Atlanta author E. Lynn Harris died Friday at age 54 during a west coast book tour.
In a statement to the AJC, Alison Rich, Doubleday executive director of publicity said: “We at Doubleday are deeply shocked and saddened to learn of E. Lynn Harris’ death at too young an age. His pioneering novels and powerful memoir about the black gay experience touched and inspired millions of lives, and he was a gifted storyteller whose books brought delight and encouragement to readers everywhere. Lynn was a warm and generous person, beloved by friends, fans, and booksellers alike, and we mourn his passing.”
A cause of death was not immediately known. Further inquiries were directed to the Los Angeles coroner’s office.
In January of this year, Harris began the book tour for his 12th best-seller “Basketball Jones” here in Atlanta with a signing at one of his favorite shops, Outwrite Books in Midtown.
On Friday afternoon, Outwrite Books owner Philip Rafshoon reflected on a literary career that began here in Atlanta after Harris spent $25,000 of his own money to self-publish his debut novel “Invisible Life” in 1992. He sold it out of his car trunk and at beauty shops.
The book quickly became an underground hit by shedding a spotlight on life “on the down low” — African-American men who self-identified as heterosexual but secretly slept with other men.
“He came in with the books and I remember saying to him, ‘We’ll take every copy you’ve got.’ ” recalled Rafshoon. “Everyone here is in shock today. People can’t believe it’s true. For many black gay people, E. Lynn Harris’ books were the first books they ever read about themselves.”
Harris’ friend and Atlanta author Pearl Cleage recalled meeting Harris in the early 1990s when they both showed up to a seminar at the Georgia World Congress Center as self-published writers lugging their bags of books with them.
“Along with Terry McMillan’s ‘Waiting to Exhale,’ E. Lynn Harris’ ‘Invisible Life’ helped to create a bigger space for us,” Cleage reflected. “Those two books helped to not only define but also to broaden what African-Americans wanted to read. They also informed New York publishers that these voices were out there. He made an important impact on American letters.”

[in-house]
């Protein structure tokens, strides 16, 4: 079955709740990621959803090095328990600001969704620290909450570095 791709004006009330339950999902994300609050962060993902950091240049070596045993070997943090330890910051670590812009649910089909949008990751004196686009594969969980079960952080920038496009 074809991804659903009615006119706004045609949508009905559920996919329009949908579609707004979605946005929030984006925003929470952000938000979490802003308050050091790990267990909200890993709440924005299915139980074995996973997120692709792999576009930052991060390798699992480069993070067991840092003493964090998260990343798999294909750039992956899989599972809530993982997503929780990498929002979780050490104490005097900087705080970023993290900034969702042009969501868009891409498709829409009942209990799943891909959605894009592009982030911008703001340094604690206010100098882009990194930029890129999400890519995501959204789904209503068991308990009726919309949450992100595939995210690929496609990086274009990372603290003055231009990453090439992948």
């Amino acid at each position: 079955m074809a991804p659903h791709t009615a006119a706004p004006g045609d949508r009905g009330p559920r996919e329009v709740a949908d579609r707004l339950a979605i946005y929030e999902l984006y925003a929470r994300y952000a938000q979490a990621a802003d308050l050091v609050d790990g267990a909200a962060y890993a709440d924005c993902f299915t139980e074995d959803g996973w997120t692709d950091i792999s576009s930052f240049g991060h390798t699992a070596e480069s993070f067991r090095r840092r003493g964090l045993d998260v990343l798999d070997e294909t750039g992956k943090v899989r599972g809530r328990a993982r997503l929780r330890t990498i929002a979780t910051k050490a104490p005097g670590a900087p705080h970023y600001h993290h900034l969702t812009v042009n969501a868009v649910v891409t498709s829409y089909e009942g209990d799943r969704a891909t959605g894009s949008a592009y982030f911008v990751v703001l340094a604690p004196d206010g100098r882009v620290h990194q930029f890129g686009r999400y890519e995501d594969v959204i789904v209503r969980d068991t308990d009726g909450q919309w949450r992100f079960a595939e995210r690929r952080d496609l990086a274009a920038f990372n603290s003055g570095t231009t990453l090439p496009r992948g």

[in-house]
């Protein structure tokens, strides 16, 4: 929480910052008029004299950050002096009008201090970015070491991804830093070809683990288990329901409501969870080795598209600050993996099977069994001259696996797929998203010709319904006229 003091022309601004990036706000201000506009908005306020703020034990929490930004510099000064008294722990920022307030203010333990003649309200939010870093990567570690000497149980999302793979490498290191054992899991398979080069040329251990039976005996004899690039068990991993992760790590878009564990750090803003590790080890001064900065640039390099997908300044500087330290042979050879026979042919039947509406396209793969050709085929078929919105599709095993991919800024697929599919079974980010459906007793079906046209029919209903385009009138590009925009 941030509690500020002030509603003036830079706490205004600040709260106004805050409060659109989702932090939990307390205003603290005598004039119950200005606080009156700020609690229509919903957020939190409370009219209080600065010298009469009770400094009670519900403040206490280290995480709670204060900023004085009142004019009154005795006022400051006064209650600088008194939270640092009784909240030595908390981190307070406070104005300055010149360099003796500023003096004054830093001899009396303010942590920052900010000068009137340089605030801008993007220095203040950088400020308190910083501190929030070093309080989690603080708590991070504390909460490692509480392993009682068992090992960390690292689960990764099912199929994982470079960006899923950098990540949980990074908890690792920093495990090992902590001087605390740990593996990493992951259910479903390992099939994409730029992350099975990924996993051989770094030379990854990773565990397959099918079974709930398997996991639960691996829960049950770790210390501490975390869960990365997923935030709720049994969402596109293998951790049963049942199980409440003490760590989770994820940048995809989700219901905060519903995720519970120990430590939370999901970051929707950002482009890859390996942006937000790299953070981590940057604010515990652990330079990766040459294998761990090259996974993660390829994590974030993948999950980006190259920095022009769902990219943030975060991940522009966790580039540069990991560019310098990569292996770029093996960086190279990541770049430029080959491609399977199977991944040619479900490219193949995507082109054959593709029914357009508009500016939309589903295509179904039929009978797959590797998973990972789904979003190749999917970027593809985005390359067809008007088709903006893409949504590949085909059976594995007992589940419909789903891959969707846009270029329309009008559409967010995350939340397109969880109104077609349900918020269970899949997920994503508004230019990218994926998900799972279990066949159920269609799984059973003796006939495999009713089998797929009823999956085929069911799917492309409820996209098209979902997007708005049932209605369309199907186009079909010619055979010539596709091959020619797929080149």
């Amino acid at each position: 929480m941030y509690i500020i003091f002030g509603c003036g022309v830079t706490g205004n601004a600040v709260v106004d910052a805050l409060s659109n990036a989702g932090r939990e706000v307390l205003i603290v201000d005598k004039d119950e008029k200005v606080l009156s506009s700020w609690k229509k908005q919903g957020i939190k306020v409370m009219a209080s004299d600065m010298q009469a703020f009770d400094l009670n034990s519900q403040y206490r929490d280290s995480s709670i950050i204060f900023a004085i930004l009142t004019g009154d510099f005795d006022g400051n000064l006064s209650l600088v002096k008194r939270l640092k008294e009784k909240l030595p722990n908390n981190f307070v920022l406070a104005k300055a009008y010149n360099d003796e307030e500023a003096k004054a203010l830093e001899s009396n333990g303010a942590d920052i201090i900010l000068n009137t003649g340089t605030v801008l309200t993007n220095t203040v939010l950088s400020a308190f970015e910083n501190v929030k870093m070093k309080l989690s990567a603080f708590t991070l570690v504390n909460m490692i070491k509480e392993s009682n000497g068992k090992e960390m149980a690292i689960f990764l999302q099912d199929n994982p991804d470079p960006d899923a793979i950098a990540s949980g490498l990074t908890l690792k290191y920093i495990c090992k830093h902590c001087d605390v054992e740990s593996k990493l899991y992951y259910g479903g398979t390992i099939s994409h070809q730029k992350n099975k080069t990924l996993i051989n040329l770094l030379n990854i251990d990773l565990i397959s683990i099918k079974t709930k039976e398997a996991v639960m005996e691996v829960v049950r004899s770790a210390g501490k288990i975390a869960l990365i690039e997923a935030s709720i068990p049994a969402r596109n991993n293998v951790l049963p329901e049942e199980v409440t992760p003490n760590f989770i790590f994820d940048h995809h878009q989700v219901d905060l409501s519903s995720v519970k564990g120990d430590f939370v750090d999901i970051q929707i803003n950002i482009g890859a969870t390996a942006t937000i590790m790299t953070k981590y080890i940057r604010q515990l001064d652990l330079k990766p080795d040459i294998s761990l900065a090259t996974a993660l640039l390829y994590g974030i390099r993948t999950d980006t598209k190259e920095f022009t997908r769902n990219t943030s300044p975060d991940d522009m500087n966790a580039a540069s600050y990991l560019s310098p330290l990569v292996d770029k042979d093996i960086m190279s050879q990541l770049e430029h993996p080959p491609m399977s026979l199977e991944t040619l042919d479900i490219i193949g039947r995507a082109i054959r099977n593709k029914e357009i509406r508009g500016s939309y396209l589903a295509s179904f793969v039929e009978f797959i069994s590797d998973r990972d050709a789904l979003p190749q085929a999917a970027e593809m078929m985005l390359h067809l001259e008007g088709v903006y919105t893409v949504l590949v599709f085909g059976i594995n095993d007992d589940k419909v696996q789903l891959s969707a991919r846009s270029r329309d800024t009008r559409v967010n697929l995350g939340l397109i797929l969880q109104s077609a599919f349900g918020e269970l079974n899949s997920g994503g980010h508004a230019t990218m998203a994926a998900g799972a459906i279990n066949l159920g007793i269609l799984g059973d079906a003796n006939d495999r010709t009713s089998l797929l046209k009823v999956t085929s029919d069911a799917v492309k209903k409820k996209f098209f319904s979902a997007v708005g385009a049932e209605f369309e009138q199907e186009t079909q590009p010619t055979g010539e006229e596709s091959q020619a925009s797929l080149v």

Author and former AJC arts editor Valerie Boyd was the first writer to review “Invisible Life” in 1992.
“I remember reading this self-published book with typos and the binding coming apart,” said Boyd. “But E. Lynn was really the first to show us that life. He could push an uncomfortable conversation forward until we became comfortable talking about it. That was his genius.”
Boyd once rescued the author at a dinner party when a heterosexual African-American female reader cornered him, angry at him for exposing the secret life of “down low” men.
“African-American women became his most devoted readers because he made them aware of a world that could prove dangerous to them,” explained Boyd. “He became our big brother.”
Despite inking a series of lucrative publishing deals and becoming a frequent fixture on the New York Times best-seller list, Harris’ approach with readers never changed over the years.
“He would get up and hug each person in line,” recalled Boyd. “He personalized each book and he took the time to make that connection with each reader.”
Harris’ 13th book, “Mama Dearest” was tentatively set to be released on Oct. 13, 2009.
Earlier this year in an interview with the AJC, the writer discussed his ongoing creative growth.
“Surprisingly, it has been through teaching that I think my writing has improved,” Harris said. “I teach creative writing at the University of Arkansas, and last semester I had a great class of students, and I feel like I learned more than they did. Getting up in front of people every day, talking about writing and talking about the process, has made me a better writer.”
Said Cleage: “He was a great friend. Someone you could have a margarita with and he would give you great advice if you were having problems with your publisher or your book tour. When you were talking with him, he never had another place to get to. He was committed to telling the truth and loving his family, his friends and his lovers. I miss him already.”